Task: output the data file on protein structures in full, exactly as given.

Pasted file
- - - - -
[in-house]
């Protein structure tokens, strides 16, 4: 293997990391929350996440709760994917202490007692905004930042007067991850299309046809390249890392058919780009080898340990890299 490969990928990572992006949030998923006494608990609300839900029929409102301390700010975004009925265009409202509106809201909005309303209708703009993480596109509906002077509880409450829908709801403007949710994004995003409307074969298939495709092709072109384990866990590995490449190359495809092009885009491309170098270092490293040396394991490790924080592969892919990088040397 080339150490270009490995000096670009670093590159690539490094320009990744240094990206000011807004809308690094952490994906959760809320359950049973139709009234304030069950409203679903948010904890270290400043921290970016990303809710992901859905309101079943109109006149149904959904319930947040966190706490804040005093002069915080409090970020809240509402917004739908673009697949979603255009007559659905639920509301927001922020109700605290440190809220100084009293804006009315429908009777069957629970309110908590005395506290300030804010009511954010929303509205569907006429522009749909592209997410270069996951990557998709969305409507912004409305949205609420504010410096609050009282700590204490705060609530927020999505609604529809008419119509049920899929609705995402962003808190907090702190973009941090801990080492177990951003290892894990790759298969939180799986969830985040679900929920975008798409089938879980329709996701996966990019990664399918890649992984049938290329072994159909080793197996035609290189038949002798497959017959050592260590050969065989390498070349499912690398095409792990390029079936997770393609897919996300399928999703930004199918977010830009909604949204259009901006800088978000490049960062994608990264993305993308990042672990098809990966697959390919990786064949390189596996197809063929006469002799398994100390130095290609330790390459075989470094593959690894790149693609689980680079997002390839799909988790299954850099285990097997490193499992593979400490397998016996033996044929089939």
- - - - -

[in-house]
């Protein structure tokens, strides 16, 4: 293997990391929350996440709760994917202490007692905004930042007067991850299309046809390249890392058919780009080898340990890299 490969990928990572992006949030998923006494608990609300839900029929409102301390700010975004009925265009409202509106809201909005309303209708703009993480596109509906002077509880409450829908709801403007949710994004995003409307074969298939495709092709072109384990866990590995490449190359495809092009885009491309170098270092490293040396394991490790924080592969892919990088040397 080339150490270009490995000096670009670093590159690539490094320009990744240094990206000011807004809308690094952490994906959760809320359950049973139709009234304030069950409203679903948010904890270290400043921290970016990303809710992901859905309101079943109109006149149904959904319930947040966190706490804040005093002069915080409090970020809240509402917004739908673009697949979603255009007559659905639920509301927001922020109700605290440190809220100084009293804006009315429908009777069957629970309110908590005395506290300030804010009511954010929303509205569907006429522009749909592209997410270069996951990557998709969305409507912004409305949205609420504010410096609050009282700590204490705060609530927020999505609604529809008419119509049920899929609705995402962003808190907090702190973009941090801990080492177990951003290892894990790759298969939180799986969830985040679900929920975008798409089938879980329709996701996966990019990664399918890649992984049938290329072994159909080793197996035609290189038949002798497959017959050592260590050969065989390498070349499912690398095409792990390029079936997770393609897919996300399928999703930004199918977010830009909604949204259009901006800088978000490049960062994608990264993305993308990042672990098809990966697959390919990786064949390189596996197809063929006469002799398994100390130095290609330790390459075989470094593959690894790149693609689980680079997002390839799909988790299954850099285990097997490193499992593979400490397998016996033996044929089939």